Romney made news today, at least in the left-of-center blogosphere, with the claim that, “[N]o one in this country dies because they don’t have health insurance” (an assertion I’d argue the former Governor of Massachusetts, a smart and informed man and the father of Romneycare, likely knows to be false). But I don’t think it was the most troubling statement from Romney published today about health insurance and preexisting conditions. That came, instead, during an interview with The Columbus Dispatch in which Romney tried to square the circle of his politically toxic support for repealing Obamacare’s protections for those with preexisting conditions:
Romney, in a meeting with The Dispatch’s editorial board, said those who currently don’t carry insurance would have a chance to make a “choice” to be covered without fear of being denied. But he didn’t specify how long Americans would have to make that choice, or what would happen to those who chose not to be covered and later fell sick.
Romney minimized the harm for Americans left without health insurance.
“We don’t have a setting across this country where if you don’t have insurance, we just say to you, ‘Tough luck, you’re going to die when you have your heart attack,’??” he said as he offered more hints as to what he would put in place of “Obamacare,” which he has pledged to repeal.
For crib notes on why this is a bad idea — assuming one actually cares about helping those with preexisting conditions, present and future — here’s Talking Points Memo’s Sahil Kapur:
What [Romney] didn’t specify: the length of the open-enrollment period. Nor did he say what would happen to sick people who cannot afford the prices set by insurers or those who fall sick — or are born — after the time window lapses.
“If the amnesty ever ends, the problem will just re-emerge,” said Austin Frakt, a health economist at the Boston University School of Public Health. “In part, that will happen because insurance may remain unaffordable without the subsidies that the ACA offers. An individual who can’t afford premiums will cease to have continuous coverage. What’s that person to do after this amnesty ends?”
Tim Jost, a professor of health law at Washington and Lee University, told TPM that covering preexisting conditions isn’t feasible without a mandate to purchase insurance and subsidies for those who can’t afford it — in other words, Obamacare. “If you don’t do those three things [market regulations, subsidies and a mandate] then it’s not going to work,” he said.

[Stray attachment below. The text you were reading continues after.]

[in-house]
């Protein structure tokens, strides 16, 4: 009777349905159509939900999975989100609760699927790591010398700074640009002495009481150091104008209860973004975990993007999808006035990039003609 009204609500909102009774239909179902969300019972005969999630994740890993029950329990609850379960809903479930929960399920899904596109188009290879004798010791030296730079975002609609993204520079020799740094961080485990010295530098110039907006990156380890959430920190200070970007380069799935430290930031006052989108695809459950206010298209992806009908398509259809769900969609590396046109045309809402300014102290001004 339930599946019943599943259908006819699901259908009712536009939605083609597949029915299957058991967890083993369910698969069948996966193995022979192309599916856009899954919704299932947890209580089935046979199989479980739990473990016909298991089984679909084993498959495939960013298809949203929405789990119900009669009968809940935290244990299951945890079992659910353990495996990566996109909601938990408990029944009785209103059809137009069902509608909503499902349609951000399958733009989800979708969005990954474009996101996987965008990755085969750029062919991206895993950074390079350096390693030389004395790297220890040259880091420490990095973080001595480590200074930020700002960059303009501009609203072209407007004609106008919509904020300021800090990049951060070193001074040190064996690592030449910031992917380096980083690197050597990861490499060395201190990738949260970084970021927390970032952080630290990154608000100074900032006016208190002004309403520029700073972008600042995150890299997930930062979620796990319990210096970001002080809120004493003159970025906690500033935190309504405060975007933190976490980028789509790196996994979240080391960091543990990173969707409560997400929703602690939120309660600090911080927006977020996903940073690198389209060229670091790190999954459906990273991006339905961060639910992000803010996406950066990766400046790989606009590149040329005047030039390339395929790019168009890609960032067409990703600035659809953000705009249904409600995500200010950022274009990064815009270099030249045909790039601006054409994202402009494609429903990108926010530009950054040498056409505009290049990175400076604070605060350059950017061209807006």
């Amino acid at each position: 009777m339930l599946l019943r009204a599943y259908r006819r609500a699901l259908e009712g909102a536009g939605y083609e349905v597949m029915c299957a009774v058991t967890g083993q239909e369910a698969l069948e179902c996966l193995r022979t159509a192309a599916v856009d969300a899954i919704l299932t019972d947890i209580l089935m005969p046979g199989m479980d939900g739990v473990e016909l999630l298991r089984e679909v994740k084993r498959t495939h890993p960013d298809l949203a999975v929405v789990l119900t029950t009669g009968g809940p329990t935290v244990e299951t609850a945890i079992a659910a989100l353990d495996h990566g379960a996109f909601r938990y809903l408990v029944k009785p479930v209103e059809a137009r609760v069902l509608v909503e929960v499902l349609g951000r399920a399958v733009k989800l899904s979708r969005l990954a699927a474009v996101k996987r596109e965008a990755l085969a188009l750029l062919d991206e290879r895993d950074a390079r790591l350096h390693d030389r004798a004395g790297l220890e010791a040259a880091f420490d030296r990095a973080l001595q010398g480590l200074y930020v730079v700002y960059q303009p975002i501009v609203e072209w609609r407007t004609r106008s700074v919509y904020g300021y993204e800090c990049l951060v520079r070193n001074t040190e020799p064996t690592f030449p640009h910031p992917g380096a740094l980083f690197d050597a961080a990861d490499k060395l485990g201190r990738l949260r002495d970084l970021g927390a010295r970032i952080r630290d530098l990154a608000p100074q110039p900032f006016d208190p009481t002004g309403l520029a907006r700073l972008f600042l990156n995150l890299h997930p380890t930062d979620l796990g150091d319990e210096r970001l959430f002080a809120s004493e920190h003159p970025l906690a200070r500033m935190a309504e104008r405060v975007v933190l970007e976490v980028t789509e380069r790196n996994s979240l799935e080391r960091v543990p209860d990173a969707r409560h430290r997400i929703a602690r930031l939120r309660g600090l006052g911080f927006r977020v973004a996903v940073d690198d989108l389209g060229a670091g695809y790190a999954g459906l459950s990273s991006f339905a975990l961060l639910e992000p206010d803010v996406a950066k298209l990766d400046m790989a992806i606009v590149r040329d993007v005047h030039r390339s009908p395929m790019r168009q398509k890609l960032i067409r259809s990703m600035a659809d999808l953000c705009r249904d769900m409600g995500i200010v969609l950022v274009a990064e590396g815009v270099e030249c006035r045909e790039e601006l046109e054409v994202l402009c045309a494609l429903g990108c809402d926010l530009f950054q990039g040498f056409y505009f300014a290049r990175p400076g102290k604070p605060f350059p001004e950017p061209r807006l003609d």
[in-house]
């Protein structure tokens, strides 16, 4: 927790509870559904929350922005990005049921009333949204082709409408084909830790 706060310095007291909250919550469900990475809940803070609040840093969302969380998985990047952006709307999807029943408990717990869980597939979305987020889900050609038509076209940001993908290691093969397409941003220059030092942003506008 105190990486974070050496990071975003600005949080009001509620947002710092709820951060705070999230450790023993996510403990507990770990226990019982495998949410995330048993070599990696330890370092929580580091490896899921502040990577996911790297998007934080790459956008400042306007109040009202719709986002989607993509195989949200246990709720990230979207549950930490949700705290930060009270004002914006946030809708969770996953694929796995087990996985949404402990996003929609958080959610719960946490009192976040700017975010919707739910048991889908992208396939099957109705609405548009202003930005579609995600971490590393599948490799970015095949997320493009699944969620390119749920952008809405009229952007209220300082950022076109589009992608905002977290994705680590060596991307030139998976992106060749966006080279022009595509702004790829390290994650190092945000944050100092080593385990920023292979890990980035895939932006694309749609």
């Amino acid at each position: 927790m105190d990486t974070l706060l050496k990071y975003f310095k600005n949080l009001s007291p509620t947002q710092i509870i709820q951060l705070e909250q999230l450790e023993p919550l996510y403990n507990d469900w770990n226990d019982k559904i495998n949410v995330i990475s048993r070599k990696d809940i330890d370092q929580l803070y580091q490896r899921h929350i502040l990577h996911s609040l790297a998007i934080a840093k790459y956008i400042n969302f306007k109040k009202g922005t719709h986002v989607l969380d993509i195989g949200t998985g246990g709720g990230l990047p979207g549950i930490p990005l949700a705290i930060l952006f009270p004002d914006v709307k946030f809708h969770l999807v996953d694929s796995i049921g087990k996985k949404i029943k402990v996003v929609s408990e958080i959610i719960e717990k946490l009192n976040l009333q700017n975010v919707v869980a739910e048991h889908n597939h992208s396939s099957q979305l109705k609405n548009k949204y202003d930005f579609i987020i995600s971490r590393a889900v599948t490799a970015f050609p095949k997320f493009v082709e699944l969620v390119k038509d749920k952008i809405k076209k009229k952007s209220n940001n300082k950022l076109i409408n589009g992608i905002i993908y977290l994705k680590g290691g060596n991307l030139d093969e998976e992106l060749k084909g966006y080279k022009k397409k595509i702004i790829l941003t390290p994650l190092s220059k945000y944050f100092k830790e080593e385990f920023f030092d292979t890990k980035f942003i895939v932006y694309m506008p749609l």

A Romney spokesperson did not immediately return a request to elaborate.
There are two explanations I can conjure up in response to Romney’s latest half-baked idea. Neither cast Mitt Romney in a particularly flattering light:
- He genuinely hopes to do something like this were he to become president and is unaware of the manifold problems with the idea.
- He knows the idea is a rather bad one, but he also knows it sounds good, it makes him sound less callous and uncaring, and what he’s offered is vague and off-hand enough that, even if he doesn’t carry through with it from the White House, few will notice, remember, or care.
As has been the case for Romney throughout his quixotic, half-decade long quest for the presidency, the GOP nominee’s comments are, while less than ideal from a PR perspective, not out-of-step with his party — even its ostensibly more intellectual, policy-oriented wing. For example, I’d point to this (long) post from Avik Roy, a tangential Romney advisor, on why Mitt’s proposed health care plan is superior to Obamacare. The short version of Roy’s argument is that Obamacare, because it involves regulation, will bankrupt us all; and, moreover, the number of people who are suffering from the preexisting condition syndrome is, relatively speaking, very small:
A Congressional Budget Office study found that, of those who are uninsured, only 3.5 percent were uninsured because their health was too poor to qualify. On the other hand, 71 percent blamed the high cost of insurance for their lack of it. 3.5 percent of 55 million is 1.9 million, or 0.6 percent of the U.S. population. It’s both a big number (1.9 million) and a small number (0.6 percent). If the CBO’s numbers are right, the pre-existing condition problem is one that we should pay attention to, and try to fix, but without making things worse for the other 99.4 percent of the population.
In general, Roy’s not wrong. But his blasé approach to a dysfunction that leaves people with the barbaric choice of maintaining their health or their economic livelihood (often losing both) is, to my eyes, disturbing. It’s a reminder that there are some very fundamental differences between the worldview of liberals and conservatives, differences that have little-to-nothing to do with whether or not one reads Breitbart while the other prefers The Huffington Post.